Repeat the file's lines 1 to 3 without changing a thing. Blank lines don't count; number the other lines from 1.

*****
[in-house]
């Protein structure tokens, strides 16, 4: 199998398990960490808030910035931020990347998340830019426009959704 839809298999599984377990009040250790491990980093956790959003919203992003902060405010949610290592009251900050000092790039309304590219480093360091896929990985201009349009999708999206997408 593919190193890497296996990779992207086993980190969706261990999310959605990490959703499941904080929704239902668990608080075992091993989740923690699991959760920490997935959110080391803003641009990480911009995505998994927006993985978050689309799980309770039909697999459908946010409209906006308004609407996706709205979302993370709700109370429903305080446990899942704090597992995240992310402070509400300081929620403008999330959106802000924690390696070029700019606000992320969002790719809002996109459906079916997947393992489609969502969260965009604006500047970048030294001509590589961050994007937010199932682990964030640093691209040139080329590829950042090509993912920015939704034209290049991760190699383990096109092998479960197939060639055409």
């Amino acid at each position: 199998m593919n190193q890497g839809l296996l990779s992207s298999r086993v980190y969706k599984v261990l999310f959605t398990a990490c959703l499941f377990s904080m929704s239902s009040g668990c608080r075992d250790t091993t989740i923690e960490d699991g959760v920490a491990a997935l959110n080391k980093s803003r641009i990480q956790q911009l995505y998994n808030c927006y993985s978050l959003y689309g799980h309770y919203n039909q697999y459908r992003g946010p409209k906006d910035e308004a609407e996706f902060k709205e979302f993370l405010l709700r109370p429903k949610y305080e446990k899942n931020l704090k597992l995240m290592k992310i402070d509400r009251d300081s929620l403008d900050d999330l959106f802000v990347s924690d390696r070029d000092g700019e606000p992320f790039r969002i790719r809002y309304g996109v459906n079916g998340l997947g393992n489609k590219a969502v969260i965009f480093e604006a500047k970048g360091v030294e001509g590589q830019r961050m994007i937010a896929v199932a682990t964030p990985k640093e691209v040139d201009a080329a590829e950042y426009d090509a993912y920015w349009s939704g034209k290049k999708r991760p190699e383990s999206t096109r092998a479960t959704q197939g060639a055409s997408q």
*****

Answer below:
[in-house]
């Protein structure tokens, strides 16, 4: 199998398990960490808030910035931020990347998340830019426009959704 839809298999599984377990009040250790491990980093956790959003919203992003902060405010949610290592009251900050000092790039309304590219480093360091896929990985201009349009999708999206997408 593919190193890497296996990779992207086993980190969706261990999310959605990490959703499941904080929704239902668990608080075992091993989740923690699991959760920490997935959110080391803003641009990480911009995505998994927006993985978050689309799980309770039909697999459908946010409209906006308004609407996706709205979302993370709700109370429903305080446990899942704090597992995240992310402070509400300081929620403008999330959106802000924690390696070029700019606000992320969002790719809002996109459906079916997947393992489609969502969260965009604006500047970048030294001509590589961050994007937010199932682990964030640093691209040139080329590829950042090509993912920015939704034209290049991760190699383990096109092998479960197939060639055409």
């Amino acid at each position: 199998m593919n190193q890497g839809l296996l990779s992207s298999r086993v980190y969706k599984v261990l999310f959605t398990a990490c959703l499941f377990s904080m929704s239902s009040g668990c608080r075992d250790t091993t989740i923690e960490d699991g959760v920490a491990a997935l959110n080391k980093s803003r641009i990480q956790q911009l995505y998994n808030c927006y993985s978050l959003y689309g799980h309770y919203n039909q697999y459908r992003g946010p409209k906006d910035e308004a609407e996706f902060k709205e979302f993370l405010l709700r109370p429903k949610y305080e446990k899942n931020l704090k597992l995240m290592k992310i402070d509400r009251d300081s929620l403008d900050d999330l959106f802000v990347s924690d390696r070029d000092g700019e606000p992320f790039r969002i790719r809002y309304g996109v459906n079916g998340l997947g393992n489609k590219a969502v969260i965009f480093e604006a500047k970048g360091v030294e001509g590589q830019r961050m994007i937010a896929v199932a682990t964030p990985k640093e691209v040139d201009a080329a590829e950042y426009d090509a993912y920015w349009s939704g034209k290049k999708r991760p190699e383990s999206t096109r092998a479960t959704q197939g060639a055409s997408q």